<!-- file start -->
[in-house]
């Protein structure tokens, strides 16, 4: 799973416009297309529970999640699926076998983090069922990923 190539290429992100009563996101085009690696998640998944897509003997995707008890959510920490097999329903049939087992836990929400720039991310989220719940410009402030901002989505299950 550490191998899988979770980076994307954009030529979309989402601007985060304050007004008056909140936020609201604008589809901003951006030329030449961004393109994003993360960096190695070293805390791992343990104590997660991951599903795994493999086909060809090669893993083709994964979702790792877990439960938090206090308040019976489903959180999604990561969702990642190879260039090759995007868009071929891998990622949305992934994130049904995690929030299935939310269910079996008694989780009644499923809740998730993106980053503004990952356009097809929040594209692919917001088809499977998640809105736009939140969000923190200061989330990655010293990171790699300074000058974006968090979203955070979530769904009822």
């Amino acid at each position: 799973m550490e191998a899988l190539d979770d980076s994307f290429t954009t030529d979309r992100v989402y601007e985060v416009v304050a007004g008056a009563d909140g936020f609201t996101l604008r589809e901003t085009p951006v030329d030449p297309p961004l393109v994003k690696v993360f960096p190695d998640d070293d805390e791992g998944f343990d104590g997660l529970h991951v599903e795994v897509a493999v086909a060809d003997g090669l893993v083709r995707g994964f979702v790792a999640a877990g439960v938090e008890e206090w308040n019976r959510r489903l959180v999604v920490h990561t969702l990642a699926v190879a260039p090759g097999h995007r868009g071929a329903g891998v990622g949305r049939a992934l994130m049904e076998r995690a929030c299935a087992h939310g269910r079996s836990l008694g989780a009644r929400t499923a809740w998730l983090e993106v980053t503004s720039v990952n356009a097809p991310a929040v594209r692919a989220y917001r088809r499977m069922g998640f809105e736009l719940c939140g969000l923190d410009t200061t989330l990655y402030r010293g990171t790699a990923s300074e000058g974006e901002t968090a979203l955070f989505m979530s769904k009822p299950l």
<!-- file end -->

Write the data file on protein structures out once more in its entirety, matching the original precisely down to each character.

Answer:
[in-house]
């Protein structure tokens, strides 16, 4: 799973416009297309529970999640699926076998983090069922990923 190539290429992100009563996101085009690696998640998944897509003997995707008890959510920490097999329903049939087992836990929400720039991310989220719940410009402030901002989505299950 550490191998899988979770980076994307954009030529979309989402601007985060304050007004008056909140936020609201604008589809901003951006030329030449961004393109994003993360960096190695070293805390791992343990104590997660991951599903795994493999086909060809090669893993083709994964979702790792877990439960938090206090308040019976489903959180999604990561969702990642190879260039090759995007868009071929891998990622949305992934994130049904995690929030299935939310269910079996008694989780009644499923809740998730993106980053503004990952356009097809929040594209692919917001088809499977998640809105736009939140969000923190200061989330990655010293990171790699300074000058974006968090979203955070979530769904009822």
């Amino acid at each position: 799973m550490e191998a899988l190539d979770d980076s994307f290429t954009t030529d979309r992100v989402y601007e985060v416009v304050a007004g008056a009563d909140g936020f609201t996101l604008r589809e901003t085009p951006v030329d030449p297309p961004l393109v994003k690696v993360f960096p190695d998640d070293d805390e791992g998944f343990d104590g997660l529970h991951v599903e795994v897509a493999v086909a060809d003997g090669l893993v083709r995707g994964f979702v790792a999640a877990g439960v938090e008890e206090w308040n019976r959510r489903l959180v999604v920490h990561t969702l990642a699926v190879a260039p090759g097999h995007r868009g071929a329903g891998v990622g949305r049939a992934l994130m049904e076998r995690a929030c299935a087992h939310g269910r079996s836990l008694g989780a009644r929400t499923a809740w998730l983090e993106v980053t503004s720039v990952n356009a097809p991310a929040v594209r692919a989220y917001r088809r499977m069922g998640f809105e736009l719940c939140g969000l923190d410009t200061t989330l990655y402030r010293g990171t790699a990923s300074e000058g974006e901002t968090a979203l955070f989505m979530s769904k009822p299950l």